Deleuze, Plant Sex and ‘the Third’
The intersection between botany and structuralism is not a particularly obvious site of philosophical reflection and yet it has become a celebrated one. A direct route passes from Goethe’s botanic concept of metamorphosis to Levi-Strauss’ description of structural transformations—and, for this reason, the classic structuralisms of post-War France are indebted, in part, to Goethe’s views on plants. What I want to consider below, however, is a heterodox alternative to the plant-Goethe-transformation-structuralism nexus—a philosophical use of plants to develop a post-structuralist account of structure that breaks with Levi-Strauss in a number of ways. And this can be found in the second edition of Gilles Deleuze’s Proust and Signs.
Proust and Signs had originally been published in 1964 in the early stages of Deleuze’s creative transformations of structuralism, but, ten years later, there appeared a new edition with an entire second part now added—one that had been written in the midst of his Capitalism and Schizophrenia collaborations with Félix Guattari. Deleuze here appropriates Guattari’s concept of the transversal, attaches it to a model of plant pollination which he discerns in Proust’s In Search of Lost Time, and puts it to work to rebuild an account of ‘structural communication’ out of the ashes of his and Guattari’s attacks on orthodox structuralisms.
Deleuze begins from a few words uttered in the midst of Proust’s In Search of Lost Time: ‘The male organ is separated by a partition from the female organ.’ Deleuze sees in both this passing claim and a number of others made by Proust an entire vegetal metaphysics that spirals out from the partitioning of the plant-sexes.
These partitioned sex-organs exist as ‘closed vessels’—that is, no matter how close they are situated to each other, they do not directly interact: they exist in a state of ‘proximity without communication’, as ‘noncommunicating fragments’. This, for Deleuze, is the key to such a vegetal metaphysics, i.e., ‘the coexistence of asymmetric and noncommunicating parts’. And it is to be opposed to any kind of unity, whether animal, organic or logical:
The metaphor of… the sealed vessels will assume its entire meaning only if we consider that the two sexes are both present and separate in the same individual: contiguous but partitioned and not communicating… Here the vegetal theme takes on its full significance, in opposition to a Logos-as-Organism: [such] hermaphroditism is not the property of a now-lost animal totality, but the actual partitioning of the two sexes in one and the same plant.
Plants are structured in a way that is ‘partitioned, fragmented, without anything lacking’.
It is here Deleuze brings out the theoretical stakes of this reconstruction of a Proustian vegetal metaphysics by appropriating Guattari’s notion of transversality. The ‘transversal dimension’ of plants names an aberrant indirect line of communication between partitioned, heterogeneous and noncommunicating sex-organs. And this transversal communication of the noncommunicating must occur by way of a third. Deleuze is clear, ‘The hermaphrodite requires a third party (the insect) so that the female part may be fertilized or the male part may fertilize.’ It is for this reason Deleuze speaks of ‘strange insects’, like the bumblebee that make possible communication between what cannot communicate, that ‘establishes transversals that cause us to leap from one [to the other]… without ever reducing the many to the One, without ever gathering up the multiple into a whole’.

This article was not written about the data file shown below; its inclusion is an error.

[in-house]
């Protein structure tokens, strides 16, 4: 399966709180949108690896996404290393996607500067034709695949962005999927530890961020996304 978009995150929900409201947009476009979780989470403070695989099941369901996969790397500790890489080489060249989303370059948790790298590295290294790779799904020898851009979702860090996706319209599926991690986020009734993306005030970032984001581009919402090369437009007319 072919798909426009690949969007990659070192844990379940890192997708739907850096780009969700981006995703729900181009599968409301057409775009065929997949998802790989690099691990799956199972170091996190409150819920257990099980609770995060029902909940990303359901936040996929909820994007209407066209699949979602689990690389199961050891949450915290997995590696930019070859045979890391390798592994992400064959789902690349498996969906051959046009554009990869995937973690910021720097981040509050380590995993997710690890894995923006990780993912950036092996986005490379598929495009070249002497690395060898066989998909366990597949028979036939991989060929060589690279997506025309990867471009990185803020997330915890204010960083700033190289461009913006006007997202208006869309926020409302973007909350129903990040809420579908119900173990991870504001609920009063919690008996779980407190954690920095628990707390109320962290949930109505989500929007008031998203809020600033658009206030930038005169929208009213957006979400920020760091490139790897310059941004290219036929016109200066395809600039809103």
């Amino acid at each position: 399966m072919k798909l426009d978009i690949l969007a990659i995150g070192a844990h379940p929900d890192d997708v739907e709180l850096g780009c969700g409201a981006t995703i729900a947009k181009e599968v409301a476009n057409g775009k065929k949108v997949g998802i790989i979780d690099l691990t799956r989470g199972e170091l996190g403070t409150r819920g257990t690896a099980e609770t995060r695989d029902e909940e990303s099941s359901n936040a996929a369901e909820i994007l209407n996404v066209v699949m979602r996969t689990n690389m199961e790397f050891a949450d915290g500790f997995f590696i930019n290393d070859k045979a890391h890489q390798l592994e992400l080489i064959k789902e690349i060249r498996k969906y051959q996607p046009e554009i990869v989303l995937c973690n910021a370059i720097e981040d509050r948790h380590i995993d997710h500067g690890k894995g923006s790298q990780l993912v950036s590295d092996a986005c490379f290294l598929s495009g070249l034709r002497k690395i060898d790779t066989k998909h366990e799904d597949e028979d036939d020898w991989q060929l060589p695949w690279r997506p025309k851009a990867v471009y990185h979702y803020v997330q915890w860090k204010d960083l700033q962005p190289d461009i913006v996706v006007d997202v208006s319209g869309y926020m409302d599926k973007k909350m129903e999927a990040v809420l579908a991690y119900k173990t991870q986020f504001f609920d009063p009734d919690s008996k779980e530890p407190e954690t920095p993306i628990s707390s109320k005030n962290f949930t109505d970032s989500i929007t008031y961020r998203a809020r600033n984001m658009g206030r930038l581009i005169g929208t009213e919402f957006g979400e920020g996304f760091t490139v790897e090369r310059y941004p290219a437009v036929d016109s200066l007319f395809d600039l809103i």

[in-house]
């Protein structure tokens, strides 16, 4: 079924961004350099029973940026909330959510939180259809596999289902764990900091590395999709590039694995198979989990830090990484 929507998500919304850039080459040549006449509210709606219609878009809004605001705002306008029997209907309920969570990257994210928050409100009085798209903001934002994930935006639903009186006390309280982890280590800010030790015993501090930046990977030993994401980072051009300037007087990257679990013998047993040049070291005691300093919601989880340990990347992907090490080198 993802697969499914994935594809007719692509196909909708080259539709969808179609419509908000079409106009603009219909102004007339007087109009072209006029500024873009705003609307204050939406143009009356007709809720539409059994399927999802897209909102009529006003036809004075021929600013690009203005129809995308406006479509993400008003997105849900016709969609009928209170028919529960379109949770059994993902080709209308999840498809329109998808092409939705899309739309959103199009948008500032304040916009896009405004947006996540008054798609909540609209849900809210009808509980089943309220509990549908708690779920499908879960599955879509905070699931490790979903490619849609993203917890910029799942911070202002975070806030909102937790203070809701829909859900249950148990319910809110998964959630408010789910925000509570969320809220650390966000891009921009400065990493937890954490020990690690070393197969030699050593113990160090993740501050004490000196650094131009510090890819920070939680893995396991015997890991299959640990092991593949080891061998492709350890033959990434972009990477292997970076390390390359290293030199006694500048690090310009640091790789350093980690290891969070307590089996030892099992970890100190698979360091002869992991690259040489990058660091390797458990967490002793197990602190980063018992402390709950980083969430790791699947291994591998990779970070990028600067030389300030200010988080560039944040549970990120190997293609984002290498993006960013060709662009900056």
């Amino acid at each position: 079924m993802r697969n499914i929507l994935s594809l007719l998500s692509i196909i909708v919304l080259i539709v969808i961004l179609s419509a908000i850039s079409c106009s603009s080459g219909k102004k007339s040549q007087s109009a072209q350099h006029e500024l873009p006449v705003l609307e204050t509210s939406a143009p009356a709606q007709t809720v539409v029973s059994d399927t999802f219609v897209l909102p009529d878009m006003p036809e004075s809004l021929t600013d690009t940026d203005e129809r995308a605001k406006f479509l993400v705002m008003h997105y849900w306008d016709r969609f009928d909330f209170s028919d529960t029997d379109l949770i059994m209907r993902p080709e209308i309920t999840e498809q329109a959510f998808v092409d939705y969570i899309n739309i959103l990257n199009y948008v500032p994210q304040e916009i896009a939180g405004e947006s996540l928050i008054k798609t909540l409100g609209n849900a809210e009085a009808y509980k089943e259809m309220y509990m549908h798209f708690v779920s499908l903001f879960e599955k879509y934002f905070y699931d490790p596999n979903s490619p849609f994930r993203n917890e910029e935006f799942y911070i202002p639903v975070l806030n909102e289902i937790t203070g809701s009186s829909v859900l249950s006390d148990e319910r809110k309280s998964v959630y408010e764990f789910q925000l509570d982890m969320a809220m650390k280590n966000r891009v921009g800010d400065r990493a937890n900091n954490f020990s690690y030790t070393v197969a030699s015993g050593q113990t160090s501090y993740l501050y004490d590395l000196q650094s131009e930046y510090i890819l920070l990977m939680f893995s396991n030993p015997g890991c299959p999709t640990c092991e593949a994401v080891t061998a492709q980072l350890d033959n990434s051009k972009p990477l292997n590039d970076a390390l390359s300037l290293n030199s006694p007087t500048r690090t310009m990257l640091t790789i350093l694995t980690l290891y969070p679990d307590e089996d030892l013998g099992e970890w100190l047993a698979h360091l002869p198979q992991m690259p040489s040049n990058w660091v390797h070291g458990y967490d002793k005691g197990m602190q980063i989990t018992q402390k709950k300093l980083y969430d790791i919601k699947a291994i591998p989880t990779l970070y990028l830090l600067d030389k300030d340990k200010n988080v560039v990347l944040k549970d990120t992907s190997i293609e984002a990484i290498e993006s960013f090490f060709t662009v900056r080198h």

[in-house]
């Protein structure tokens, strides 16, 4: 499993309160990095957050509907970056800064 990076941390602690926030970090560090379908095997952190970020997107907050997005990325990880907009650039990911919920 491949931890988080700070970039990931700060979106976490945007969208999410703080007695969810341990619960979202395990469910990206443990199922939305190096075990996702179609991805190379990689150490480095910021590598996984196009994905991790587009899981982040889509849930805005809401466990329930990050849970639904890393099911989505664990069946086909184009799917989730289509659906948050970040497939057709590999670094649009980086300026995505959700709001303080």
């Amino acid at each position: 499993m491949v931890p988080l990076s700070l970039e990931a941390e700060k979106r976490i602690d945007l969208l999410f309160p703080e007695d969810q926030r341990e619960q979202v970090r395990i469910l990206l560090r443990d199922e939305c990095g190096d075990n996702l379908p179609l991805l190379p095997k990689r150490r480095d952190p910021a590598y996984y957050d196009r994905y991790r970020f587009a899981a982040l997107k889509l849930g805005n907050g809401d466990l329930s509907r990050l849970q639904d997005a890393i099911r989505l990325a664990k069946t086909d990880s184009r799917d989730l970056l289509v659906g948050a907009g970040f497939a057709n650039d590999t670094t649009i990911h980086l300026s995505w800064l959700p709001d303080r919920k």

These insects are strange, precisely because, in fulfilling their role as transversal, they escape the regime of animals and partake in a vegetal dynamic, i.e., they are no longer insects insofar as they take on a role in plant reproduction. Deleuze writes, ‘The bumblebee that constitutes the communication between flowers and loses its proper animal value becomes in relation to the latter merely a marginalised fragments, a disparate element in an apparatus of vegetal reproduction.’ This insect-become-transversal is the core of Deleuze’s interest in Proust’s vegetal metaphysics—and it even suggests to him a transversal aesthetics which structures Proust’s text, ‘leaping’ from one closed, heterogeneous sentence to another through the mediator of a third (the reader).
In general, though, this is a model derived from plants for how structures relate without relation, how a plurality of structures can resist being subsumed within any metastructure, and how one can account for genesis, production, even transformation between structures without falling into the categories of orthodox structuralism. What Deleuze here proposes is a non-Goethean plant-structuralism.